There are also a number of areas where your lifestyle may be impacting your health and therefore causing fatigue. If you aren’t eating a healthy, balanced diet, exercising regularly and getting enough sleep, or if you frequently consume substances with stimulating or depressive effects (such as caffeine, alcohol, nicotine or drugs), your body and brain are trying to maintain your physical health whilst also dealing with all of life’s everyday pressures.
For many people, intentionally creating space for rest (or even contemplating doing so) can lead to feelings of discomfort, or even guilt. It’s important to remember that your life is your own, even if you have people who depend on you. You have the unimpeachable right to feel good within yourself and your life. If you are struggling to enact the necessary boundaries to create space for yourself, you may want to speak to a supportive friend, family member or therapist about why this might be.
The role of therapy in overcoming fatigue
There is evidence that talking therapy can help to fight fatigue – particularly if it’s caused by high stress levels or low mood. To overcome fatigue, it’s not enough to understand that you are anxious or overworked – you need to understand where your drive to perform and deliver beyond your ability stems from. By addressing these in a supportive, confidential space with an empathetic trained professional, you can learn to identify your triggers and reframe your responses to stressors and pressure. And remember, you don’t have to be diagnosed with a mental health issue to seek counselling – therapy is a comforting and supportive way for anybody to navigate life’s challenges.
In today’s world, where everyone is supposed to be over-achieving, hyper-productive and successful, choosing a different path can sometimes feel like admitting defeat. But remember, all the most successful people take the time to decompress and return to a place of relaxation. And you won’t be able to achieve the things you deserve if you’re running on empty. As the saying goes, you can’t pour from an empty cup.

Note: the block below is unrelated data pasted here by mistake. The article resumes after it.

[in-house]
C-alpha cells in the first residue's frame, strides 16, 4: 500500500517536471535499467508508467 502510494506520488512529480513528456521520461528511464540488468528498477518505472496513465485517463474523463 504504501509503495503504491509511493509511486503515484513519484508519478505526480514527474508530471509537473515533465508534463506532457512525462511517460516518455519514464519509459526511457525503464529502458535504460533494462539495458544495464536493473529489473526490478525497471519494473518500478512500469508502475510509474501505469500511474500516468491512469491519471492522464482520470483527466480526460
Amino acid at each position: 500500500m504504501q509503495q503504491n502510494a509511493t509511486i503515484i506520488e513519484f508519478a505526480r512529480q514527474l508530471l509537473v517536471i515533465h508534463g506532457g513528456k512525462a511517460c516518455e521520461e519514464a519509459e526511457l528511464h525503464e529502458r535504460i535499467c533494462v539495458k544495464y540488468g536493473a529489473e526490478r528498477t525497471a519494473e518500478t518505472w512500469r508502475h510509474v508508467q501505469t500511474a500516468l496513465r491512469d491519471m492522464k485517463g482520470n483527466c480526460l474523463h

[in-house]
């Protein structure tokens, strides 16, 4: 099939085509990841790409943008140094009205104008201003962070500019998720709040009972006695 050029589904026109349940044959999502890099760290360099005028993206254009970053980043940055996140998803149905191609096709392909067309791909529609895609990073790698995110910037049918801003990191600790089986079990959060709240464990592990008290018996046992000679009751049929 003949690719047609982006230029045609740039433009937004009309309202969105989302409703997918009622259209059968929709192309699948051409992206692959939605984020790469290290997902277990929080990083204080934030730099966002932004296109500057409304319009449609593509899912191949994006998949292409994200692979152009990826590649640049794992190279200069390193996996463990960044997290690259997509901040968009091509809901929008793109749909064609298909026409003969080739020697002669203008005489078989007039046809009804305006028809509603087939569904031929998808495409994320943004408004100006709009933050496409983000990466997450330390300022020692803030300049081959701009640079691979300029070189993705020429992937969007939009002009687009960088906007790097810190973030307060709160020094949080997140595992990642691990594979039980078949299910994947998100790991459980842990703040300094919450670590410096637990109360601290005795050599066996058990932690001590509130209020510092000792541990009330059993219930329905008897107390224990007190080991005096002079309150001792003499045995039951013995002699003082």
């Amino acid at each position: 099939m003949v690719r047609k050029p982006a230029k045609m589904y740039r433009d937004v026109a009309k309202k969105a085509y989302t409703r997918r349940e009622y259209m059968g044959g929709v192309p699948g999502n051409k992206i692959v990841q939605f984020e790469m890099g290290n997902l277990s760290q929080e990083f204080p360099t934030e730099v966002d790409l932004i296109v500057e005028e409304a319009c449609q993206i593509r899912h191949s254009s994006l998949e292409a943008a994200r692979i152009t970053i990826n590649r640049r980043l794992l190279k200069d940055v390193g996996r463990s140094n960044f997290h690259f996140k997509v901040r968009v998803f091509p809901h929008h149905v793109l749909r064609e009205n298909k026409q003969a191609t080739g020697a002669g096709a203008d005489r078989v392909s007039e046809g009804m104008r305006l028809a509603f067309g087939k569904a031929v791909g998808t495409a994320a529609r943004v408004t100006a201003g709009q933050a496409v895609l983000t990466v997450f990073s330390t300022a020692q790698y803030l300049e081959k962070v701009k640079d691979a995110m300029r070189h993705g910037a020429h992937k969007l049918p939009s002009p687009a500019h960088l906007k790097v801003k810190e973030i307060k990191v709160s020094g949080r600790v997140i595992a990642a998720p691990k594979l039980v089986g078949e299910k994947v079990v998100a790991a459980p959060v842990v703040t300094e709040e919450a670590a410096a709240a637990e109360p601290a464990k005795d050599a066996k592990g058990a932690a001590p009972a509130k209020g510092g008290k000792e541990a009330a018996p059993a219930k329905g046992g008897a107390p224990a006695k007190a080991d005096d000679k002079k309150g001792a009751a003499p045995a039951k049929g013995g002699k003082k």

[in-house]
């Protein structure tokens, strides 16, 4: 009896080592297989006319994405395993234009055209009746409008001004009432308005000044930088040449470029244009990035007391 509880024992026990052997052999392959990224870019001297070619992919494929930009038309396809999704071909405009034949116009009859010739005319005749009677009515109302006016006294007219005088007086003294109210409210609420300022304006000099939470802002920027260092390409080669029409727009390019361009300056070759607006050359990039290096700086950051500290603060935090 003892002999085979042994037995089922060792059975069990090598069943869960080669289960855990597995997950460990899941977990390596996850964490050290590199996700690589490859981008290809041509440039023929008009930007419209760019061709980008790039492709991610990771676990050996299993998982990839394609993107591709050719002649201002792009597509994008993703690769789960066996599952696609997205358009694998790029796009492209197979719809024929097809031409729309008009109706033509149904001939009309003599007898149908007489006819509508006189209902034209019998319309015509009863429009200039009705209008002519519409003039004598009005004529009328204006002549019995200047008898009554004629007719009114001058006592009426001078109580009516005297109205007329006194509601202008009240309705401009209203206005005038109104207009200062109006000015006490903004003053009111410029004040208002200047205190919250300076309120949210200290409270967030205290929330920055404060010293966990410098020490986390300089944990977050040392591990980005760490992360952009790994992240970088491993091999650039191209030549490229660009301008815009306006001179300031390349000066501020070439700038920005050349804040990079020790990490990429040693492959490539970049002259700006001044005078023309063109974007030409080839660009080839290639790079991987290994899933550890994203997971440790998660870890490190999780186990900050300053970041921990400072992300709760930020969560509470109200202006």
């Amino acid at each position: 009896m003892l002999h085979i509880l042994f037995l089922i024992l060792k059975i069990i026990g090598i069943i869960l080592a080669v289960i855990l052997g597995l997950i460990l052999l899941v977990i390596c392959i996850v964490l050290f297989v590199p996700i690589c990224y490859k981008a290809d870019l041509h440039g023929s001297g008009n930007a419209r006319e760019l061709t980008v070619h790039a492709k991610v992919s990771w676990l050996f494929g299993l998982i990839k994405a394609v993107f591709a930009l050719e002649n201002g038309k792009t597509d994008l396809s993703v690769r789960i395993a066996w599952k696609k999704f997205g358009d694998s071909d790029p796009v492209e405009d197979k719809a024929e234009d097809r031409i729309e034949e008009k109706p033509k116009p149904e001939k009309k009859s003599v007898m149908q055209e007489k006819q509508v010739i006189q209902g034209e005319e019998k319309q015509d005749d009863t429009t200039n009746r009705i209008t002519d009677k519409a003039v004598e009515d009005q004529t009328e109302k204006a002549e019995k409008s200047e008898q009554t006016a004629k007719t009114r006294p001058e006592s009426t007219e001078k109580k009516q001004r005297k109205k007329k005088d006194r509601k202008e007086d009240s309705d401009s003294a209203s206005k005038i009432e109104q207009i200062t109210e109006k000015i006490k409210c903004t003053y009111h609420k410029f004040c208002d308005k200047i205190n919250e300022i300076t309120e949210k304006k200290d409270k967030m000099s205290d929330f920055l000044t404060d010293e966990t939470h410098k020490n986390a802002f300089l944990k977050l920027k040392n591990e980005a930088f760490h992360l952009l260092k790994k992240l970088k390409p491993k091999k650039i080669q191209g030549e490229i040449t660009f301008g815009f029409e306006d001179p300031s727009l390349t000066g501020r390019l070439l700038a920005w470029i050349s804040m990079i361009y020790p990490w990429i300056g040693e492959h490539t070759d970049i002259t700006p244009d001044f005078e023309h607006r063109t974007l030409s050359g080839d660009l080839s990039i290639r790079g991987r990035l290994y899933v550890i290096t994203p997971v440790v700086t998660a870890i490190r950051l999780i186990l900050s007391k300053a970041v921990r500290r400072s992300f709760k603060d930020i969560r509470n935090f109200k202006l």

Moving past fatigue to vitality
It’s not enough to not feel tired. You have the right to feel good, rested and healthy. Although it won’t be immediate or easy, you can take steps to rediscover your vitality, and even the process of making these changes is empowering and encouraging.
Talk with a Leone Centre Professional
If you do feel like you need some help and support, our Leone Centre professionals are available 7 days a week. Call us on 020 3930 1007. We can also provide fast track therapy.
We can offer in-person counselling in London appointments at our head office in Fulham and our offices in Kensington, Wimbledon and Belgravia, We also service Victoria, Putney, Chelsea, Knightsbridge, Mayfair, and City of London.
In addition, we offer Online Therapy appointments wherever in the world you are located, should this better fit around your existing commitments or if you are not able to attend an in-person appointment.